Ellen T. Charry has argued that the function of Christian Doctrine is aretegenic, that is, it is “conducive to virtue” or it generates a virtuous life (By the Renewing of Your Minds [Oxford: Oxford University Press, 1977], p. 19). The purpose of Christian doctrine is character formation, spiritual formation. Theology should give the people of God an identity (a sense of calling and status) and equip them with normative ideas and values that shape them into the image of Christ. The function of Christian doctrine is practical—to build a community which images God. Thus, the goal is neither polemical victory (to glory in being “right” on every issue) nor theological ingenuity (to glory in a “new” idea). It is pragmatic. Christian doctrine should serve God’s intent to seek a people that share his values and holiness in communion with him.

Theology is neither metaphysical speculation nor polemical exchange, but the applied story of God toward the goal of character formation—to be formed into the image of Christ. As Paul told Titus, if we will teach Christian doctrine (stress the theology of Titus 3:3-7), then the Christian community will be full of good works (Titus 3:8). This is the kind of “teaching” that is “good and profitable.” A community is shaped by its doctrine; it will become what its doctrine is. Teachers and preachers pay heed. Doctrine must be aretegenic if it is to be biblical.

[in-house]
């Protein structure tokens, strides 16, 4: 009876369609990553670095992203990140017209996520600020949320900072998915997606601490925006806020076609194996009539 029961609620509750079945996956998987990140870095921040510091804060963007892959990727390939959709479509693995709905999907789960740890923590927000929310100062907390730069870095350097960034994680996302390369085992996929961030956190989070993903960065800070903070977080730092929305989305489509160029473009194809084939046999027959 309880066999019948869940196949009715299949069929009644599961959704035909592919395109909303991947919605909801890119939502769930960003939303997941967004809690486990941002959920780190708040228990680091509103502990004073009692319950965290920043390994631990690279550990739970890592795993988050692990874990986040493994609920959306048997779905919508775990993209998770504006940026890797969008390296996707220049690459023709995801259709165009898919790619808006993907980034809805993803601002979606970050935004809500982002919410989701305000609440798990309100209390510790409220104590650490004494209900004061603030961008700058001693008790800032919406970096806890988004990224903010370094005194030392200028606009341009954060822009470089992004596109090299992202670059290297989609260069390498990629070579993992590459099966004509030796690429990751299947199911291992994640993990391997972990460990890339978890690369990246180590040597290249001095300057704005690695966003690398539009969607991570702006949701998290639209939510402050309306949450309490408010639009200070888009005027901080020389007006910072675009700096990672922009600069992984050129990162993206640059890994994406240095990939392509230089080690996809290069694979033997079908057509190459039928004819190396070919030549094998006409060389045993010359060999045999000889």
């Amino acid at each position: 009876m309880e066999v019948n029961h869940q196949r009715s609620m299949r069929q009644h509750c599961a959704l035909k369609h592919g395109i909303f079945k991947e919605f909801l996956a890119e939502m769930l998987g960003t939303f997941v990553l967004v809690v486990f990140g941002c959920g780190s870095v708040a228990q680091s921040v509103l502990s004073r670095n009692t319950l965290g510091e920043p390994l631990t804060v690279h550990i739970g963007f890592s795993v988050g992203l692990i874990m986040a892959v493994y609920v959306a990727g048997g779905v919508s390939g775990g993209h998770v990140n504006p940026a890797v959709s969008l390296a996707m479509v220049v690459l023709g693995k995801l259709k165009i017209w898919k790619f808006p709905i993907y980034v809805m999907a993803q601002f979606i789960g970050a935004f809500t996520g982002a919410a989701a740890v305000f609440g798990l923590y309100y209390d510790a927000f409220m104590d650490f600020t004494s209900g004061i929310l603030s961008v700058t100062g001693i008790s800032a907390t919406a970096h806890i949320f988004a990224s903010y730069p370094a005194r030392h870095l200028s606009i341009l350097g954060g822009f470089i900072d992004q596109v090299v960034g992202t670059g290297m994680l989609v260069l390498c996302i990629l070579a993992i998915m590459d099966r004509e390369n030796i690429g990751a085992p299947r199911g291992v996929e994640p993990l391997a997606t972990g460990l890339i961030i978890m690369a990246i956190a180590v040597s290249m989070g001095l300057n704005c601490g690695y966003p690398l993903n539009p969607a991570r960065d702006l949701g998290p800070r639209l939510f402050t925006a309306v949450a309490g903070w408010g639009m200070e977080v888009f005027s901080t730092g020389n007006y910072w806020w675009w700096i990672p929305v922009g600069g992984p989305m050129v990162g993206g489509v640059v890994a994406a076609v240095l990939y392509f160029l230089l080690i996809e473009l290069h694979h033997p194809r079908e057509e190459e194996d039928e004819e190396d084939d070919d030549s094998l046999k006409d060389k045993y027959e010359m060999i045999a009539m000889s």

What theology does Paul have in mind? He summarizes it in Titus 3:3-7. If Titus would have a vibrant community of faith, he should stress this: (1) the triune work of God—the Father who loved us through Jesus the Son and renewed us through the Holy Spirit; (2) our utter fallenness and thus the need for redemption; (3) the divine initiative for our salvation, the motive that moved the divine initiative, and the divine work which accomplished it; (4) the nature and means of our salvation as our redemption is not only forgiveness by the grace of Jesus Christ but transformation by the power of the Spiorit; and (5) the creation of a community of believers with eschatological hope.

Stress these things, Paul told Titus, and the people of God will be dedicated to good works (transformed living in service to others). They will avoid foolish controversies and quarrels about the law (polemics will not be their focus). They will be God’s people who image Christ in a fallen world; they will be a people who live according to the age to come rather than fashioned by this present evil age.

Significance of Doctrine